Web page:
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Rethinking Household-Based Production at Ayia Irini, Kea: An Examination of Technology and Organization in a Bronze Age Community of Practice

Rethinking Household-Based Production at Ayia Irini, Kea: An Examination of Technology and Organization in a Bronze Age Community of Practice

Analyses of the organization of craft production in prehistoric societies have tended to build on evolutionary, typological models that see domestic, household-based production as simple, small-scale, and unspecialized in contrast to workshop production. Such models, however, overlook archaeological and ethnographic evidence for craftspeople in domestic contexts who operate at intensive scales of production and participate in regional exchange networks. The potential for domestic production to be a significant force in local economies and regional exchange networks is, therefore, something to be evaluated on its own terms. This article examines diachronic evidence for the organization of pottery production at the site of Ayia Irini on the Cycladic island of Kea and argues that multiple, probably household-based producers were operating there throughout the Middle and Late Bronze Age. The adoption of new technologies and shifts in local production are evaluated as part of a complex process of regional interaction and mobility in which craftspeople played key roles as agents of material culture change.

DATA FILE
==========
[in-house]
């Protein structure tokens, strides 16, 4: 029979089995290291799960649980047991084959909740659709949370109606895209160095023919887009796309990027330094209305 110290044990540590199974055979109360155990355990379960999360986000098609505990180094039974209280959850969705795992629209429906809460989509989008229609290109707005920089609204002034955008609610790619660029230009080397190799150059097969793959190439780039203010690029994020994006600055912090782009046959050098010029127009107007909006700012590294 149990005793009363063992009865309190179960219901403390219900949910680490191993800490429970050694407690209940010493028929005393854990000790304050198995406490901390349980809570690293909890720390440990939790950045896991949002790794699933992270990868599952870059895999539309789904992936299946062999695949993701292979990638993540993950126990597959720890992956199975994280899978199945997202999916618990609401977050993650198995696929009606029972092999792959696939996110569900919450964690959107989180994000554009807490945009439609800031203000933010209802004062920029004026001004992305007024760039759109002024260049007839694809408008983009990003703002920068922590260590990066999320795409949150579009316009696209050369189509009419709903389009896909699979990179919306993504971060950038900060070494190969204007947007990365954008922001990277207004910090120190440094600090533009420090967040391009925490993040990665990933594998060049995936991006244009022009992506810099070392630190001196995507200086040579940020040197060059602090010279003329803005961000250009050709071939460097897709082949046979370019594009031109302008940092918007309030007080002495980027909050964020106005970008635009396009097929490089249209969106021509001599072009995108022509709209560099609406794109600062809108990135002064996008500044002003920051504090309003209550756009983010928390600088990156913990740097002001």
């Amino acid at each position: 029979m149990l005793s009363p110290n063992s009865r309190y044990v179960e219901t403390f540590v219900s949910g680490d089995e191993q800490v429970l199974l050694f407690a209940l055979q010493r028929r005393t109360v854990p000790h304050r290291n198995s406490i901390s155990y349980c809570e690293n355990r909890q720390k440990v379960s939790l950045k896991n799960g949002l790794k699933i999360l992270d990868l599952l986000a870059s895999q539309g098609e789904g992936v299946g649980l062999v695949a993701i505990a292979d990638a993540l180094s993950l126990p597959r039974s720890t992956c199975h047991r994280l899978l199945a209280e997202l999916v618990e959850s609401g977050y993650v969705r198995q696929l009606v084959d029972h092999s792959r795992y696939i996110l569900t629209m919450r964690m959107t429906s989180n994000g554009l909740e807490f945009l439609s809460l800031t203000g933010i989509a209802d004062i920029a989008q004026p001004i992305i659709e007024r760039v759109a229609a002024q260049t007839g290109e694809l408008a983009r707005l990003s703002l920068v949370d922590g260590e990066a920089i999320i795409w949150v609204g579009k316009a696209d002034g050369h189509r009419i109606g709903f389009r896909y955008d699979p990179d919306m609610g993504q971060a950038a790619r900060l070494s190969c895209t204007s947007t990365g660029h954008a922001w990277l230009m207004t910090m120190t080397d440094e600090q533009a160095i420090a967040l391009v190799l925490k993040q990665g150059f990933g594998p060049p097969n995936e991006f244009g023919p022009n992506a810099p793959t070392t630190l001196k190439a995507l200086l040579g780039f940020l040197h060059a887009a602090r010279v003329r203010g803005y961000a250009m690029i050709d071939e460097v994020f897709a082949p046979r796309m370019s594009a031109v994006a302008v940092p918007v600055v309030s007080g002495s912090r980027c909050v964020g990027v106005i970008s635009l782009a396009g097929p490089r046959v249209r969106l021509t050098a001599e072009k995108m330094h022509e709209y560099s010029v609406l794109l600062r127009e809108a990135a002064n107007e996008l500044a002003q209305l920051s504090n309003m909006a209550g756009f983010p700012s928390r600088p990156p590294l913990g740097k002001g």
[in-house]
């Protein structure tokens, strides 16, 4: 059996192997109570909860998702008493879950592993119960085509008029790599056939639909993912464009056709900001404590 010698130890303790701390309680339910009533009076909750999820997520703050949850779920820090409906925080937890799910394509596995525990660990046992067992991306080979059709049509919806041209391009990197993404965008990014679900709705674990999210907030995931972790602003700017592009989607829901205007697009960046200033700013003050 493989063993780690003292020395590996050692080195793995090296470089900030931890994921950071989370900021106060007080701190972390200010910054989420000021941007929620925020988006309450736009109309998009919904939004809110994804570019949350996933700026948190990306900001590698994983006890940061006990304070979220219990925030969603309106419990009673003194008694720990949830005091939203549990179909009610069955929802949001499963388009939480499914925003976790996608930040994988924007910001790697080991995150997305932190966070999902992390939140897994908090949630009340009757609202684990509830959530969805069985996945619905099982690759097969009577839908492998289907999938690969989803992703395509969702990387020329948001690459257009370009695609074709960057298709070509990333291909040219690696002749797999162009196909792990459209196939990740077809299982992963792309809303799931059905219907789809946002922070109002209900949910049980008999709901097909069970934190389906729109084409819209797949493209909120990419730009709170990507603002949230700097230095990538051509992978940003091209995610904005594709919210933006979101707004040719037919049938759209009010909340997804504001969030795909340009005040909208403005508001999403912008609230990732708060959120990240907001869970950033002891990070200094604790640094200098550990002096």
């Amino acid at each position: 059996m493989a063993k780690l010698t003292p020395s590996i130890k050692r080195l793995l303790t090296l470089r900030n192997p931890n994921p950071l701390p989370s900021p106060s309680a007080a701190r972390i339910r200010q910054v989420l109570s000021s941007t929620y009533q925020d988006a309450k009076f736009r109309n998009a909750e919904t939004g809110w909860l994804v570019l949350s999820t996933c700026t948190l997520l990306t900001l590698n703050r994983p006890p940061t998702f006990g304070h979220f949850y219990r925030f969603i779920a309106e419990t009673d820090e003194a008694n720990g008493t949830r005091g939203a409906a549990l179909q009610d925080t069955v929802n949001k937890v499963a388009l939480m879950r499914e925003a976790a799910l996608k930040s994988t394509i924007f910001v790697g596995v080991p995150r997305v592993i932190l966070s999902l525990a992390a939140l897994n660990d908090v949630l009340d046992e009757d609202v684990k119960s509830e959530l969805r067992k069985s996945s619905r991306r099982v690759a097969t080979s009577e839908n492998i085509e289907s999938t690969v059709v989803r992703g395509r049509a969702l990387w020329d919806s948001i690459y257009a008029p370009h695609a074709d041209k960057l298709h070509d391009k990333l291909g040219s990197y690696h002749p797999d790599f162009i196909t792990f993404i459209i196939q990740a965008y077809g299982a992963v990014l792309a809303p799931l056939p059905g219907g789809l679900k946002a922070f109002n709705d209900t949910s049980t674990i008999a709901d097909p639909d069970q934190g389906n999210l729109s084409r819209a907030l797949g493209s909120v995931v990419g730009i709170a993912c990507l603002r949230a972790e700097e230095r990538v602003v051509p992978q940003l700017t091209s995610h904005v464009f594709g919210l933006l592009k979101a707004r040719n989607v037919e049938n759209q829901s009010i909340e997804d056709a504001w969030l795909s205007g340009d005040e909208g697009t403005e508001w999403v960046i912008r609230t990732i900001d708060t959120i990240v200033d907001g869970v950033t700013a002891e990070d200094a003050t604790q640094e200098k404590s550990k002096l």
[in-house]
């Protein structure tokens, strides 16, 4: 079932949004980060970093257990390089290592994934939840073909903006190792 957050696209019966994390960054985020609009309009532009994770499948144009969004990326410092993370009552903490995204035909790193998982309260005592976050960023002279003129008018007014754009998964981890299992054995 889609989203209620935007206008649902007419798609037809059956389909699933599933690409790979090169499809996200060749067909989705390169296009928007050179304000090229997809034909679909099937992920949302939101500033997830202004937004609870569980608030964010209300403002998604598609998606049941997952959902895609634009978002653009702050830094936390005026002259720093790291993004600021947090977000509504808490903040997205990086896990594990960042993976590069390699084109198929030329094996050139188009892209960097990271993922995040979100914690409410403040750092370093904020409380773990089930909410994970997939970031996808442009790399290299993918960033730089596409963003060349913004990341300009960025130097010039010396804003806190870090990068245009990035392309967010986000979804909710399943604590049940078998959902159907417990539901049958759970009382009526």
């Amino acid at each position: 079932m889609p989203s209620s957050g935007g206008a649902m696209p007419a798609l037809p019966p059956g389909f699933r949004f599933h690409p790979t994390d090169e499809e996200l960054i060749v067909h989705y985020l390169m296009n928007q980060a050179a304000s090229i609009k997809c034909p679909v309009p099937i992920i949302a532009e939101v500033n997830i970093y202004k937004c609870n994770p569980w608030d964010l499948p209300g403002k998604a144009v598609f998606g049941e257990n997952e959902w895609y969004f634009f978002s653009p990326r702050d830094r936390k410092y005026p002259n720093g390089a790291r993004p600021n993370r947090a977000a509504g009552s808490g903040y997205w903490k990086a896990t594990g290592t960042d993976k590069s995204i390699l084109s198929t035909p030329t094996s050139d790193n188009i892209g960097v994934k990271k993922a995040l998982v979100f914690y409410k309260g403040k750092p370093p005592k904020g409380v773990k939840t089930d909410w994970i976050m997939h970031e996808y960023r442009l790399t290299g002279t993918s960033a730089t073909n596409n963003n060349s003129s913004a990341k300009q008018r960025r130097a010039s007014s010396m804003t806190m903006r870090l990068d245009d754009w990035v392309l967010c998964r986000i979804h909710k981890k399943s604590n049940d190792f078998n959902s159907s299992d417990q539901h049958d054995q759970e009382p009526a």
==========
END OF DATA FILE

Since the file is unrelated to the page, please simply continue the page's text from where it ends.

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Rethinking Household-Based Production at Ayia Irini, Kea: An Examination of Technology and Organization in a Bronze Age Community of Practice

By Natalie Abell

American Journal of Archaeology Vol. 124, No. 3 (July 2020), p. 381–416

DOI: 10.3764/aja.124.3.0381

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